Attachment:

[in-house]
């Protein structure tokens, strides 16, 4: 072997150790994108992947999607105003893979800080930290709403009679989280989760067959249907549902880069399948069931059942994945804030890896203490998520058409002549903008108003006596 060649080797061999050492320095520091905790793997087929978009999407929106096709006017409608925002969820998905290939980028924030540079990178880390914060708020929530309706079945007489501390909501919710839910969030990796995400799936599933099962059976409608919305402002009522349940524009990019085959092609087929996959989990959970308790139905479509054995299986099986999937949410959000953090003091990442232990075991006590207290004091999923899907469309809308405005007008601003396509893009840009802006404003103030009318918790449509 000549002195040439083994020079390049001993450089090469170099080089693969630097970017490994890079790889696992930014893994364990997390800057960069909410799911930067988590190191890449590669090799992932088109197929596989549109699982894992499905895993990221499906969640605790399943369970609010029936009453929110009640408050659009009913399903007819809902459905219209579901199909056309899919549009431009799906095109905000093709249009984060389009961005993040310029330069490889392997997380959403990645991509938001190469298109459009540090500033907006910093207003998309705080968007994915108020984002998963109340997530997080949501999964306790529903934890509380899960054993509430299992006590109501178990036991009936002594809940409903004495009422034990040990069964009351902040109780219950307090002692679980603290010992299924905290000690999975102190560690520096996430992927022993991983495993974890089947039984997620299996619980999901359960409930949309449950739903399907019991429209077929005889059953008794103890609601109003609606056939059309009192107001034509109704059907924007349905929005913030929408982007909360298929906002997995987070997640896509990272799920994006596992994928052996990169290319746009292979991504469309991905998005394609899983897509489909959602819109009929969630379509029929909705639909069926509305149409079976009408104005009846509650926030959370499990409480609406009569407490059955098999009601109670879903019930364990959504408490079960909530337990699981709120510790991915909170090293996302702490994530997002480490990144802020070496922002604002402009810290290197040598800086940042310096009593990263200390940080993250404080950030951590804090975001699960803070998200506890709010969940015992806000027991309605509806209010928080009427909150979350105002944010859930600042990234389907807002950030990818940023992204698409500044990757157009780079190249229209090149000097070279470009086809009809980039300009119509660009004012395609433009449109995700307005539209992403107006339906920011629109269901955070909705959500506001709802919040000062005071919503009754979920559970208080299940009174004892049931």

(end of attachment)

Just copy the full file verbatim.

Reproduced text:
[in-house]
């Protein structure tokens, strides 16, 4: 072997150790994108992947999607105003893979800080930290709403009679989280989760067959249907549902880069399948069931059942994945804030890896203490998520058409002549903008108003006596 060649080797061999050492320095520091905790793997087929978009999407929106096709006017409608925002969820998905290939980028924030540079990178880390914060708020929530309706079945007489501390909501919710839910969030990796995400799936599933099962059976409608919305402002009522349940524009990019085959092609087929996959989990959970308790139905479509054995299986099986999937949410959000953090003091990442232990075991006590207290004091999923899907469309809308405005007008601003396509893009840009802006404003103030009318918790449509 000549002195040439083994020079390049001993450089090469170099080089693969630097970017490994890079790889696992930014893994364990997390800057960069909410799911930067988590190191890449590669090799992932088109197929596989549109699982894992499905895993990221499906969640605790399943369970609010029936009453929110009640408050659009009913399903007819809902459905219209579901199909056309899919549009431009799906095109905000093709249009984060389009961005993040310029330069490889392997997380959403990645991509938001190469298109459009540090500033907006910093207003998309705080968007994915108020984002998963109340997530997080949501999964306790529903934890509380899960054993509430299992006590109501178990036991009936002594809940409903004495009422034990040990069964009351902040109780219950307090002692679980603290010992299924905290000690999975102190560690520096996430992927022993991983495993974890089947039984997620299996619980999901359960409930949309449950739903399907019991429209077929005889059953008794103890609601109003609606056939059309009192107001034509109704059907924007349905929005913030929408982007909360298929906002997995987070997640896509990272799920994006596992994928052996990169290319746009292979991504469309991905998005394609899983897509489909959602819109009929969630379509029929909705639909069926509305149409079976009408104005009846509650926030959370499990409480609406009569407490059955098999009601109670879903019930364990959504408490079960909530337990699981709120510790991915909170090293996302702490994530997002480490990144802020070496922002604002402009810290290197040598800086940042310096009593990263200390940080993250404080950030951590804090975001699960803070998200506890709010969940015992806000027991309605509806209010928080009427909150979350105002944010859930600042990234389907807002950030990818940023992204698409500044990757157009780079190249229209090149000097070279470009086809009809980039300009119509660009004012395609433009449109995700307005539209992403107006339906920011629109269901955070909705959500506001709802919040000062005071919503009754979920559970208080299940009174004892049931």